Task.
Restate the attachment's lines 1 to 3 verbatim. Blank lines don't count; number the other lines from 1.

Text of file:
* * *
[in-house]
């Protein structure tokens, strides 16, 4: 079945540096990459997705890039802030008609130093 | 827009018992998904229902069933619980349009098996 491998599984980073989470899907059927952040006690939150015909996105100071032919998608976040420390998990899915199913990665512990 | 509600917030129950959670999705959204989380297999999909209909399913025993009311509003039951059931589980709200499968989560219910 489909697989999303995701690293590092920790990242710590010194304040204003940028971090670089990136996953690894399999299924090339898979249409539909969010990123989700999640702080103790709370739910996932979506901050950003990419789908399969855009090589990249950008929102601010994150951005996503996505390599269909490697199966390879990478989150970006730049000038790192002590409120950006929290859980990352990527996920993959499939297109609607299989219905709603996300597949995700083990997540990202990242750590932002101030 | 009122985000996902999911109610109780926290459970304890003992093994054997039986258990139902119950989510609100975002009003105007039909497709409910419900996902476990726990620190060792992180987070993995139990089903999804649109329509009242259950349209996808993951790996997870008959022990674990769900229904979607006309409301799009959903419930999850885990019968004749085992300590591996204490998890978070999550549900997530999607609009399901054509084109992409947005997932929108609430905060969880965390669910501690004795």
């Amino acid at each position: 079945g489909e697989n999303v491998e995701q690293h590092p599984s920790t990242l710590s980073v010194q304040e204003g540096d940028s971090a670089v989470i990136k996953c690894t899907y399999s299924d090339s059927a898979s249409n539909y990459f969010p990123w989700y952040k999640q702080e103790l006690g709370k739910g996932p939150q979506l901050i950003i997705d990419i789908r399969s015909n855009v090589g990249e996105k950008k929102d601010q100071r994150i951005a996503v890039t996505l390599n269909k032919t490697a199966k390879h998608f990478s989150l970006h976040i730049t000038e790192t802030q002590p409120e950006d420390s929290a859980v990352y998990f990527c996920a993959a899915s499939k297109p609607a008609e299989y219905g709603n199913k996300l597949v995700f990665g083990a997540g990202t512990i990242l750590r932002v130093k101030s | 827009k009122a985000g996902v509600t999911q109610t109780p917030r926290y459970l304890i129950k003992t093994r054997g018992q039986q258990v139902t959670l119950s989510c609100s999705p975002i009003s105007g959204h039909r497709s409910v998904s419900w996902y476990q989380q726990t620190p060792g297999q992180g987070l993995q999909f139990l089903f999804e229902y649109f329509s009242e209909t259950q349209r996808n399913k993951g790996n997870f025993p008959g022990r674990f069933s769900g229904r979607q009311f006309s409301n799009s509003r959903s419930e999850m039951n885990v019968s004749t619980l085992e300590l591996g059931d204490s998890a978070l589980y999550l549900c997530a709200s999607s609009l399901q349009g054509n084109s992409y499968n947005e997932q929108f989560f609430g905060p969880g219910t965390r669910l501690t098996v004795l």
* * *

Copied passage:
[in-house]
């Protein structure tokens, strides 16, 4: 079945540096990459997705890039802030008609130093 | 827009018992998904229902069933619980349009098996 491998599984980073989470899907059927952040006690939150015909996105100071032919998608976040420390998990899915199913990665512990 | 509600917030129950959670999705959204989380297999999909209909399913025993009311509003039951059931589980709200499968989560219910 489909697989999303995701690293590092920790990242710590010194304040204003940028971090670089990136996953690894399999299924090339898979249409539909969010990123989700999640702080103790709370739910996932979506901050950003990419789908399969855009090589990249950008929102601010994150951005996503996505390599269909490697199966390879990478989150970006730049000038790192002590409120950006929290859980990352990527996920993959499939297109609607299989219905709603996300597949995700083990997540990202990242750590932002101030 | 009122985000996902999911109610109780926290459970304890003992093994054997039986258990139902119950989510609100975002009003105007039909497709409910419900996902476990726990620190060792992180987070993995139990089903999804649109329509009242259950349209996808993951790996997870008959022990674990769900229904979607006309409301799009959903419930999850885990019968004749085992300590591996204490998890978070999550549900997530999607609009399901054509084109992409947005997932929108609430905060969880965390669910501690004795």
């Amino acid at each position: 079945g489909e697989n999303v491998e995701q690293h590092p599984s920790t990242l710590s980073v010194q304040e204003g540096d940028s971090a670089v989470i990136k996953c690894t899907y399999s299924d090339s059927a898979s249409n539909y990459f969010p990123w989700y952040k999640q702080e103790l006690g709370k739910g996932p939150q979506l901050i950003i997705d990419i789908r399969s015909n855009v090589g990249e996105k950008k929102d601010q100071r994150i951005a996503v890039t996505l390599n269909k032919t490697a199966k390879h998608f990478s989150l970006h976040i730049t000038e790192t802030q002590p409120e950006d420390s929290a859980v990352y998990f990527c996920a993959a899915s499939k297109p609607a008609e299989y219905g709603n199913k996300l597949v995700f990665g083990a997540g990202t512990i990242l750590r932002v130093k101030s | 827009k009122a985000g996902v509600t999911q109610t109780p917030r926290y459970l304890i129950k003992t093994r054997g018992q039986q258990v139902t959670l119950s989510c609100s999705p975002i009003s105007g959204h039909r497709s409910v998904s419900w996902y476990q989380q726990t620190p060792g297999q992180g987070l993995q999909f139990l089903f999804e229902y649109f329509s009242e209909t259950q349209r996808n399913k993951g790996n997870f025993p008959g022990r674990f069933s769900g229904r979607q009311f006309s409301n799009s509003r959903s419930e999850m039951n885990v019968s004749t619980l085992e300590l591996g059931d204490s998890a978070l589980y999550l549900c997530a709200s999607s609009l399901q349009g054509n084109s992409y499968n947005e997932q929108f989560f609430g905060p969880g219910t965390r669910l501690t098996v004795l």